US6882897B1 (en) 2004-01-05 2005-04-19 Dennis S. Fernandez Reconfigurable garment definition and production method
US6901379B1 (en) 2000-07-07 2005-05-31 4-D Networks, Inc. Online shopping with virtual modeling and peer review
US6903756B1 (en) 1999-10-14 2005-06-07 Jarbridge, Inc. Merged images viewed via a virtual storage closet
US20050131776A1 (en) 2003-12-15 2005-06-16 Eastman Kodak Company Virtual shopper device
US20050162419A1 (en) * 2002-03-26 2005-07-28 Kim So W. System and method for 3-dimension simulation of glasses
US20050234782A1 (en) 2004-04-14 2005-10-20 Schackne Raney J Clothing and model image generation, combination, display, and selection
US6965873B1 (en) 1998-04-16 2005-11-15 Digimarc Corporation Electronic commerce using optical input device
US7013290B2 (en) 2001-08-03 2006-03-14 John Allen Ananian Personalized interactive digital catalog profiling
US20060080182A1 (en) 2003-10-21 2006-04-13 Thompson Robert J Web-based size information system and method
US7039486B2 (en) 2002-03-22 2006-05-02 Kenneth Kuk-Kei Wang Method and device for viewing, archiving and transmitting a garment model over a computer network
US7062454B1 (en) 1999-05-06 2006-06-13 Jarbridge, Inc. Previewing system and method
US7113918B1 (en) 1999-08-01 2006-09-26 Electric Planet, Inc. Method for video enabled electronic commerce
US7133839B2 (en) 2002-08-29 2006-11-07 Fujitsu Limited Method, system and medium for sharing an image of a virtual try-on scene
US7149665B2 (en) 2000-04-03 2006-12-12 Browzwear International Ltd System and method for simulation of virtual wear articles on virtual models
US20070220540A1 (en) 2000-06-12 2007-09-20 Walker Jay S Methods and systems for facilitating the provision of opinions to a shopper from a panel of peers
US20070276721A1 (en) 2006-05-25 2007-11-29 Invelus Communications Llc Computer implemented shopping system
US20080163344A1 (en) 2006-12-29 2008-07-03 Cheng-Hsien Yang Terminal try-on simulation system and operating and applying method thereof
US7418407B2 (en) 1999-10-14 2008-08-26 Jarbridge, Inc. Method for electronic gifting using merging images
US7433753B2 (en) 2005-03-11 2008-10-07 Kabushiki Kaisha Toshiba Virtual clothing modeling apparatus and method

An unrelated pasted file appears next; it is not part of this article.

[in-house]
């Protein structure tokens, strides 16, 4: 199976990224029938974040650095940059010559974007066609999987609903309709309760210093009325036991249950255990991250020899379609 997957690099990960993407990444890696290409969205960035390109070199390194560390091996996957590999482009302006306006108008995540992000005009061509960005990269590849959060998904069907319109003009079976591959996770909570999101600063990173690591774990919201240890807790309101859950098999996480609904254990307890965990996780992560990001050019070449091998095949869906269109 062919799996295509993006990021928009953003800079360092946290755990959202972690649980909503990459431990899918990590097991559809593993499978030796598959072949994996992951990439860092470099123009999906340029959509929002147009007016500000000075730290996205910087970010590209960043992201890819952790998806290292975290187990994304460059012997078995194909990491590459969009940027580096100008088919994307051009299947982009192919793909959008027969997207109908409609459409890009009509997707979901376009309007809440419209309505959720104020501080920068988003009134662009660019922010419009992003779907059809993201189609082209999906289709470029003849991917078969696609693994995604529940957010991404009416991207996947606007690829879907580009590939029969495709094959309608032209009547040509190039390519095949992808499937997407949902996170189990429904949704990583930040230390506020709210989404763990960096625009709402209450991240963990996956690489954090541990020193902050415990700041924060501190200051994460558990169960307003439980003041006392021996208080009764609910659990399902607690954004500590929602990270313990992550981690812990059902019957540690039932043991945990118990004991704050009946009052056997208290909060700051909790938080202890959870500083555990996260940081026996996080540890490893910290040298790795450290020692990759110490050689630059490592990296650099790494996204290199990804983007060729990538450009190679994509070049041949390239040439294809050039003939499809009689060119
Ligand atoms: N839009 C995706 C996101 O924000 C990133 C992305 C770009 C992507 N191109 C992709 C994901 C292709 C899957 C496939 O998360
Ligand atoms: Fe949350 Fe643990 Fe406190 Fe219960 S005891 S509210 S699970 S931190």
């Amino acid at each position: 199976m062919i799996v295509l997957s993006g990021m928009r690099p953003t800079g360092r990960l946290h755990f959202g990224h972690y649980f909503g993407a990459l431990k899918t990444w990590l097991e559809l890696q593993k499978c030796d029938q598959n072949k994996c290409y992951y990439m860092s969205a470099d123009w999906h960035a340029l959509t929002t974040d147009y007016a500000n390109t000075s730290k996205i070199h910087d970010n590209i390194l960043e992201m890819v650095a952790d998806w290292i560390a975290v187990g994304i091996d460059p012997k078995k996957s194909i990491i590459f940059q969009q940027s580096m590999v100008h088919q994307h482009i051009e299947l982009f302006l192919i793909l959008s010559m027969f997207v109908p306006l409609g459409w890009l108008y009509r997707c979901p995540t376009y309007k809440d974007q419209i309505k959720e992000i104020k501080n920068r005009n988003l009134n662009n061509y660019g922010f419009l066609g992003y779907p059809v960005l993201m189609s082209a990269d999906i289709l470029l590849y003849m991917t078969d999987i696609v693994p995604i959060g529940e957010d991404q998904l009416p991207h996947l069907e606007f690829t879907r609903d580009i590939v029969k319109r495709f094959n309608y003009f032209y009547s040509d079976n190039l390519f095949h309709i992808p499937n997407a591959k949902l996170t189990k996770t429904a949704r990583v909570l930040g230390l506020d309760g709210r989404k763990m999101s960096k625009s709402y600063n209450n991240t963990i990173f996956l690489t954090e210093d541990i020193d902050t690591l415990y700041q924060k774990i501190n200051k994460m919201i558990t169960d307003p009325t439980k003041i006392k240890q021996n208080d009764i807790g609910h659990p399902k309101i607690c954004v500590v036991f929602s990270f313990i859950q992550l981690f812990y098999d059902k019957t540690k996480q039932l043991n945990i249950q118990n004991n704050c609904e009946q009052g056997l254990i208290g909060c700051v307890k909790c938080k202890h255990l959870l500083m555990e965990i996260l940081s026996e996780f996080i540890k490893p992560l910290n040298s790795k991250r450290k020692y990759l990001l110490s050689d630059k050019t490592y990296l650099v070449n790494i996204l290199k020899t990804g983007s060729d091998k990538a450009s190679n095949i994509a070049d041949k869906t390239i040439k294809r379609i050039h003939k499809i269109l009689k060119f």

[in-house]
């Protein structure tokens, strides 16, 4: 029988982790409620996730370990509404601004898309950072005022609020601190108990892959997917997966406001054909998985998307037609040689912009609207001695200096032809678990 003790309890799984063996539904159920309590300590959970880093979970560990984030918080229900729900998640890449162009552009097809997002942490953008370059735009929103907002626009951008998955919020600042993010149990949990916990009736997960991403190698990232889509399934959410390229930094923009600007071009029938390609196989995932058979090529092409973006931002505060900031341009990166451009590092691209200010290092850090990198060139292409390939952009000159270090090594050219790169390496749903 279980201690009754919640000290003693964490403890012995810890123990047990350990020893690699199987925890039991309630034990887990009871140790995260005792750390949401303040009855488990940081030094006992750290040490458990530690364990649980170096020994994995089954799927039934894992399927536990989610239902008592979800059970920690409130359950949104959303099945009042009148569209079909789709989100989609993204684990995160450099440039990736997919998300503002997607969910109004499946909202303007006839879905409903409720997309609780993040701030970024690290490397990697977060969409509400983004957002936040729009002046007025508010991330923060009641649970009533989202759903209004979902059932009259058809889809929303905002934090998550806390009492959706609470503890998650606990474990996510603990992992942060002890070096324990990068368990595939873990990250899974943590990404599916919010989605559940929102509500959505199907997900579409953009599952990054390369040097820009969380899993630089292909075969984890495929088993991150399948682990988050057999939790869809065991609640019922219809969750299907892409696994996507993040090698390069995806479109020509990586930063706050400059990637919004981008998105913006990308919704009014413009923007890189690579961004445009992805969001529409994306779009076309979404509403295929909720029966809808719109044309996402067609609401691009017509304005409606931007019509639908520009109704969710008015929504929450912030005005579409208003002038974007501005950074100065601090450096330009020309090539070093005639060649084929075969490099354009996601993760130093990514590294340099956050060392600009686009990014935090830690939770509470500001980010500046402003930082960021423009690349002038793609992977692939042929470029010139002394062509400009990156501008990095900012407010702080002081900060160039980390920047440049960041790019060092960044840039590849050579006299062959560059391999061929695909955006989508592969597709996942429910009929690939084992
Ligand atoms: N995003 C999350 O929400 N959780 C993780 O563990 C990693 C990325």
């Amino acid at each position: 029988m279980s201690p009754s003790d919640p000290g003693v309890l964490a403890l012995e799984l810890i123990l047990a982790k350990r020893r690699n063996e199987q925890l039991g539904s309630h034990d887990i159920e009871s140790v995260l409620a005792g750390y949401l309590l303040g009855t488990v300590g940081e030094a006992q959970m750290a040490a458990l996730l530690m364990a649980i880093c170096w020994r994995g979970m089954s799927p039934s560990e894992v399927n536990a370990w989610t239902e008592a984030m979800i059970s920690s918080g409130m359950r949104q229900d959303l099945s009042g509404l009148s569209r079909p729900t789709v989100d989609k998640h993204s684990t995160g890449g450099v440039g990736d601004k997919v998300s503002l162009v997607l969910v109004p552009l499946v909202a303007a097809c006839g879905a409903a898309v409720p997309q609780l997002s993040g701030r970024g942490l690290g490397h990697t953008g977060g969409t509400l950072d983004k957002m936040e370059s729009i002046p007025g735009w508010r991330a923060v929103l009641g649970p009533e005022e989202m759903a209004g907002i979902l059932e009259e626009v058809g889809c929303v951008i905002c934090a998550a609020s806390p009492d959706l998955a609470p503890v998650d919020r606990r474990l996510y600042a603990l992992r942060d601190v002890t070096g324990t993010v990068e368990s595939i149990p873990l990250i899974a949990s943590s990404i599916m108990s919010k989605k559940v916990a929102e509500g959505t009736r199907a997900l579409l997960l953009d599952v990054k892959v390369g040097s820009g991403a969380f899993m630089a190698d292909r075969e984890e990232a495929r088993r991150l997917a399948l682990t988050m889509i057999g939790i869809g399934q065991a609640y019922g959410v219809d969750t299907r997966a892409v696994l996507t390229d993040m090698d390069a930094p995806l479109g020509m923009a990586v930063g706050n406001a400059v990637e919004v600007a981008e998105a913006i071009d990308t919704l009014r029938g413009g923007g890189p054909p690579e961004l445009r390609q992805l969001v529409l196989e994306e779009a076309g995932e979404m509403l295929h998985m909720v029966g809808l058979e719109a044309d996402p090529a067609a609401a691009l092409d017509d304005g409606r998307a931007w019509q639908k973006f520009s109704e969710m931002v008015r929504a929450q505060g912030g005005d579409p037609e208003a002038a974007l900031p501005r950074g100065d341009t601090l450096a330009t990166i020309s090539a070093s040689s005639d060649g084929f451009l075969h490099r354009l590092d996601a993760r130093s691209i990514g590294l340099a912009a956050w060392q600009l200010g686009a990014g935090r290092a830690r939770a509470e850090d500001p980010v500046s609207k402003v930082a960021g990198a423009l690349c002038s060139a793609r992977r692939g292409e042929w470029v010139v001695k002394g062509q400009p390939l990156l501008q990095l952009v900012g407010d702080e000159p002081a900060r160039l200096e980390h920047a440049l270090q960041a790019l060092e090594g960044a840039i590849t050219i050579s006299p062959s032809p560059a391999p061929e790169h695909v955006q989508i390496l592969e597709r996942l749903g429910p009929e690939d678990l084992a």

US20080255920A1 (en) 2005-09-01 2008-10-16 G & K Services,Inc. Virtual Sizing System and Method
US20090115777A1 (en) 2005-11-15 2009-05-07 Reyes Infográfica S.L. Method of Generating and Using a Virtual Fitting Room and Corresponding System
US20090271705A1 (en) 2008-04-28 2009-10-29 Dueg-Uei Sheng Method of Displaying Interactive Effects in Web Camera Communication
US20090319388A1 (en) 2008-06-20 2009-12-24 Jian Yuan Image Capture for Purchases
US20100030578A1 (en) 2008-03-21 2010-02-04 Siddique M A Sami System and method for collaborative shopping, business and entertainment
US7714912B2 (en) 2007-01-24 2010-05-11 International Business Machines Corporation Intelligent mirror
US20100306716A1 (en) * 2009-05-29 2010-12-02 Microsoft Corporation Extending standard gestures
US20110050549A1 (en) 2009-08-27 2011-03-03 Sanyo Electric Co., Ltd. Image Display Device
US7905028B2 (en) 2008-02-04 2011-03-15 William A. Ward Systems and methods for collecting body measurements, virtually simulating models of actual and target body shapes, ascertaining garment size fitting, and processing garment orders
US20110106662A1 (en) 2009-10-30 2011-05-05 Matthew Stinchcomb System and method for performing interactive online shopping
US20110187743A1 (en) 2010-01-29 2011-08-04 Pantech Co., Ltd. Terminal and method for providing augmented reality
US20110218846A1 (en) 2010-03-05 2011-09-08 Group Interactive Solutions, Inc. Systems and methods for tracking referrals among a plurality of members of a social network
US8078498B2 (en) 2000-02-24 2011-12-13 Edmark Tomima L Virtual showroom system and method
US20120158539A1 (en) 2010-12-20 2012-06-21 Target Brands, Inc. Linking a Retail User Profile to a Social Network User Profile
WO2012117360A1 (en) 2011-03-01 2012-09-07 Michael John Mobberley Method and apparatus of providing a retail service
US20120293513A1 (en) * 2011-05-20 2012-11-22 Echostar Technologies L.L.C. Dynamically Configurable 3D Display
US20120293544A1 (en) * 2011-05-18 2012-11-22 Kabushiki Kaisha Toshiba Image display apparatus and method of selecting image region using the same
WO2014182889A1 (en) 2013-05-08 2014-11-13 Ebay Inc. Performing image searches in a network-based publication system

Patent Citations (61)

* Cited by examiner, † Cited by third party
Publication number Priority date Publication date Assignee Title
US4539585A (en) 1981-07-10 1985-09-03 Spackova Daniela S Previewer
US5680528A (en) 1994-05-24 1997-10-21 Korszun; Henry A. Digital dressing room
US5724522A (en) 1994-11-17 1998-03-03 Hitachi, Ltd. Method for trying-on apparel electronically while protecting private data
US5850222A (en) 1995-09-13 1998-12-15 Pixel Dust, Inc. Method and system for displaying a graphic image of a person modeling a garment
US5930769A (en) 1996-10-07 1999-07-27 Rose; Andrea System and method for fashion shopping
US20020169687A1 (en) 1996-10-25 2002-11-14 Perkowski Thomas J. System and method for delivering consumer product related information to consumers within retail environments using internet-based information servers and sales agents
US5950173A (en) 1996-10-25 1999-09-07 Ipf, Inc. System and method for delivering consumer product related information to consumers within retail environments using internet-based information servers and sales agents